However I wish Hidawi a good process and development not to get this problems in the future.

      • Can you give us names of journals and links to where the real and “fake”impact factors are presented?

      • I have a list of misleading metrics companies here. The legitimate impact factors appear in a proprietary product called Journal Citation Reports.

      • johanneswilm says:

        @Jeffrey Beall: Yes, but you seem to have your own agenda in relation to journals and open access, and some of the criteria you use for inclusion in the list, such as “The company exists solely for the purpose of earning money […]” seem to be rather subjective factors. Do Elsevier, Springer and Nature not also exist (solely) for the purpose of earning money? Do that make the stuff that comes from them any less scientific? Why do we have other standards for journals, metrics, etc. that are newer and come mainly from the third world?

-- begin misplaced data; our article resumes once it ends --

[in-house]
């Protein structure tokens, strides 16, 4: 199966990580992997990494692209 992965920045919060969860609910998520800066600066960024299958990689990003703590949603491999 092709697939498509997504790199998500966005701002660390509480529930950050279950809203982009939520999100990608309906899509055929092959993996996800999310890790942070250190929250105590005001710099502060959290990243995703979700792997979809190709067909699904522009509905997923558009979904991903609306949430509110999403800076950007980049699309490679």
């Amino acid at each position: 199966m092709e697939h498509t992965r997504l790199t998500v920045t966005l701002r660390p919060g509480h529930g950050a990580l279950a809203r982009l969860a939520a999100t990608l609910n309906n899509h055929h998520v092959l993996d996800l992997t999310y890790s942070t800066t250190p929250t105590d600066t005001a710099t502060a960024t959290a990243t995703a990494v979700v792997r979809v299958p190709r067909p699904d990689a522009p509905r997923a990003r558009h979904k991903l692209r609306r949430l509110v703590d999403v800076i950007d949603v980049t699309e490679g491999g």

If this “real” impact factor isn’t freely available, I’m a bit unsure why anyone should take that into consideration. But of course if the Hindawi journals claim to have one impact factor according to this statistic, and they are really listed with a different value, then that is not OK. As a librarian I imagine you have access to this report. If we could get the name of the journal which supposedly is doing this on the table, then you would be able to validate the claim made above, right?